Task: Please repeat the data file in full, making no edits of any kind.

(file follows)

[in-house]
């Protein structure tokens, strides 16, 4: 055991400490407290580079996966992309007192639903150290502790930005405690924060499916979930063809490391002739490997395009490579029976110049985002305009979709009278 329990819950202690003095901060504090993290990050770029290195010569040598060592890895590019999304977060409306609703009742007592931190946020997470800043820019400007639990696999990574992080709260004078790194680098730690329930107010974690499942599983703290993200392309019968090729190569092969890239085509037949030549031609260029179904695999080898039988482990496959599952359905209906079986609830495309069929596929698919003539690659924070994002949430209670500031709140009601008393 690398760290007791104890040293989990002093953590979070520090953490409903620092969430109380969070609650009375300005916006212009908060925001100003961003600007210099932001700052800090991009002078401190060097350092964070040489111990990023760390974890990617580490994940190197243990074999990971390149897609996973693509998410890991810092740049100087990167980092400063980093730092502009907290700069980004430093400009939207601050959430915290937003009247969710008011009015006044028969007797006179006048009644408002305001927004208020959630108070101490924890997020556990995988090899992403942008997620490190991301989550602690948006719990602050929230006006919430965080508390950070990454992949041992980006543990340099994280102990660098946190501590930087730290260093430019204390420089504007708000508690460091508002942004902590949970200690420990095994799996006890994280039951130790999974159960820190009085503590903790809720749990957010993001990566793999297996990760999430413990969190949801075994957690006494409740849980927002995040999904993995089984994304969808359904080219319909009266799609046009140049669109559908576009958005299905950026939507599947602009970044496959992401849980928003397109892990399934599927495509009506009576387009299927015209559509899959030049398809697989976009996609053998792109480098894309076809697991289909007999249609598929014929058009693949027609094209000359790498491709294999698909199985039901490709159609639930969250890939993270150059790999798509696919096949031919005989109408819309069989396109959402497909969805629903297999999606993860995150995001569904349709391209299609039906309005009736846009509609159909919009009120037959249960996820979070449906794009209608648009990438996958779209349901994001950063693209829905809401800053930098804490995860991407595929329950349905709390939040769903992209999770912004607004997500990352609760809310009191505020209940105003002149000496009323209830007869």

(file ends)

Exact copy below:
[in-house]
């Protein structure tokens, strides 16, 4: 055991400490407290580079996966992309007192639903150290502790930005405690924060499916979930063809490391002739490997395009490579029976110049985002305009979709009278 329990819950202690003095901060504090993290990050770029290195010569040598060592890895590019999304977060409306609703009742007592931190946020997470800043820019400007639990696999990574992080709260004078790194680098730690329930107010974690499942599983703290993200392309019968090729190569092969890239085509037949030549031609260029179904695999080898039988482990496959599952359905209906079986609830495309069929596929698919003539690659924070994002949430209670500031709140009601008393 690398760290007791104890040293989990002093953590979070520090953490409903620092969430109380969070609650009375300005916006212009908060925001100003961003600007210099932001700052800090991009002078401190060097350092964070040489111990990023760390974890990617580490994940190197243990074999990971390149897609996973693509998410890991810092740049100087990167980092400063980093730092502009907290700069980004430093400009939207601050959430915290937003009247969710008011009015006044028969007797006179006048009644408002305001927004208020959630108070101490924890997020556990995988090899992403942008997620490190991301989550602690948006719990602050929230006006919430965080508390950070990454992949041992980006543990340099994280102990660098946190501590930087730290260093430019204390420089504007708000508690460091508002942004902590949970200690420990095994799996006890994280039951130790999974159960820190009085503590903790809720749990957010993001990566793999297996990760999430413990969190949801075994957690006494409740849980927002995040999904993995089984994304969808359904080219319909009266799609046009140049669109559908576009958005299905950026939507599947602009970044496959992401849980928003397109892990399934599927495509009506009576387009299927015209559509899959030049398809697989976009996609053998792109480098894309076809697991289909007999249609598929014929058009693949027609094209000359790498491709294999698909199985039901490709159609639930969250890939993270150059790999798509696919096949031919005989109408819309069989396109959402497909969805629903297999999606993860995150995001569904349709391209299609039906309005009736846009509609159909919009009120037959249960996820979070449906794009209608648009990438996958779209349901994001950063693209829905809401800053930098804490995860991407595929329950349905709390939040769903992209999770912004607004997500990352609760809310009191505020209940105003002149000496009323209830007869």